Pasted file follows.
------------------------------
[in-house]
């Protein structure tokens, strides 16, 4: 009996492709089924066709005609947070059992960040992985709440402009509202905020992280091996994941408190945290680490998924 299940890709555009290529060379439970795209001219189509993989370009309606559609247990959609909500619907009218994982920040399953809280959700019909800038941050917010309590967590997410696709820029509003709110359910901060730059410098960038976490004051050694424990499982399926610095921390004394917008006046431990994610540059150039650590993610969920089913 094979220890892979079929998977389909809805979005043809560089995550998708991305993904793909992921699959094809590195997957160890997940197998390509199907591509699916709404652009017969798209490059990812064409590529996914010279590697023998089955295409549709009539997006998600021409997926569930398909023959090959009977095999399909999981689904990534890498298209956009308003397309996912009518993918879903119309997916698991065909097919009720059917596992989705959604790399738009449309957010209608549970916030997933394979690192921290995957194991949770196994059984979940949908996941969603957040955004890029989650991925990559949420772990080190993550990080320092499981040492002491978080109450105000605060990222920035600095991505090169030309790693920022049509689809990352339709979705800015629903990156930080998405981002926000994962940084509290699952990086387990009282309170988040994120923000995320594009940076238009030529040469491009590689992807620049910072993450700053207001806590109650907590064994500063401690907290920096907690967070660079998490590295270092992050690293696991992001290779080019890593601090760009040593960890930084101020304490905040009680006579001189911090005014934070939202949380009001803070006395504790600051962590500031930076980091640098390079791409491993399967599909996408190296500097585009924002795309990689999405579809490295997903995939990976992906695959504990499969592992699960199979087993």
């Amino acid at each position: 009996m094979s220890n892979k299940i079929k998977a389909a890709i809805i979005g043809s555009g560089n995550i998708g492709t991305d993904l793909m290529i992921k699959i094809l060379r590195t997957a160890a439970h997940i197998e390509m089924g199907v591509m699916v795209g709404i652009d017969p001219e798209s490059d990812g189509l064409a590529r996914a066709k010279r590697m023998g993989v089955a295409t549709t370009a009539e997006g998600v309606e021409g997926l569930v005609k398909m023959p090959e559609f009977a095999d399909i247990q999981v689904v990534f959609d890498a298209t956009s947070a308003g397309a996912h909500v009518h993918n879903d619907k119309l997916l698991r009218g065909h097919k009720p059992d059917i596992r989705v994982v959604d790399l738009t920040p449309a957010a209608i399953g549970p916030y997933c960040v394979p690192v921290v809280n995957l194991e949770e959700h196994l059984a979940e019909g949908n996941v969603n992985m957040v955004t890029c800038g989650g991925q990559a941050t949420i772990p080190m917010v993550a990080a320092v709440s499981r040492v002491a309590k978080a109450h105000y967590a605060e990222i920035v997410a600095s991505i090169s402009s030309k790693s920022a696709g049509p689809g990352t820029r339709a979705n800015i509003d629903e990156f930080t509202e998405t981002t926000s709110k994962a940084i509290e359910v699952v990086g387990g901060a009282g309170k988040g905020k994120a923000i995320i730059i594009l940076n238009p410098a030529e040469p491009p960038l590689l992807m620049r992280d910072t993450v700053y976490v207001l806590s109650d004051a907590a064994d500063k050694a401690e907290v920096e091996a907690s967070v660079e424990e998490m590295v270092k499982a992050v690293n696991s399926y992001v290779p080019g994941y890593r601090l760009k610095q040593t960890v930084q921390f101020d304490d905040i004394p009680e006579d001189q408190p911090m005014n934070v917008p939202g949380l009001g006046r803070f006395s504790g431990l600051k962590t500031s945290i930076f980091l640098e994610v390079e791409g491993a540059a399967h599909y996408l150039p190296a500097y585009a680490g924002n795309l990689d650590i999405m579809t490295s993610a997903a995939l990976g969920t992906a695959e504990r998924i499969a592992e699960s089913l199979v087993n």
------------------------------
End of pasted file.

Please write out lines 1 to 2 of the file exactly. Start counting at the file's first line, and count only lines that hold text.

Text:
[in-house]
């Protein structure tokens, strides 16, 4: 009996492709089924066709005609947070059992960040992985709440402009509202905020992280091996994941408190945290680490998924 299940890709555009290529060379439970795209001219189509993989370009309606559609247990959609909500619907009218994982920040399953809280959700019909800038941050917010309590967590997410696709820029509003709110359910901060730059410098960038976490004051050694424990499982399926610095921390004394917008006046431990994610540059150039650590993610969920089913 094979220890892979079929998977389909809805979005043809560089995550998708991305993904793909992921699959094809590195997957160890997940197998390509199907591509699916709404652009017969798209490059990812064409590529996914010279590697023998089955295409549709009539997006998600021409997926569930398909023959090959009977095999399909999981689904990534890498298209956009308003397309996912009518993918879903119309997916698991065909097919009720059917596992989705959604790399738009449309957010209608549970916030997933394979690192921290995957194991949770196994059984979940949908996941969603957040955004890029989650991925990559949420772990080190993550990080320092499981040492002491978080109450105000605060990222920035600095991505090169030309790693920022049509689809990352339709979705800015629903990156930080998405981002926000994962940084509290699952990086387990009282309170988040994120923000995320594009940076238009030529040469491009590689992807620049910072993450700053207001806590109650907590064994500063401690907290920096907690967070660079998490590295270092992050690293696991992001290779080019890593601090760009040593960890930084101020304490905040009680006579001189911090005014934070939202949380009001803070006395504790600051962590500031930076980091640098390079791409491993399967599909996408190296500097585009924002795309990689999405579809490295997903995939990976992906695959504990499969592992699960199979087993």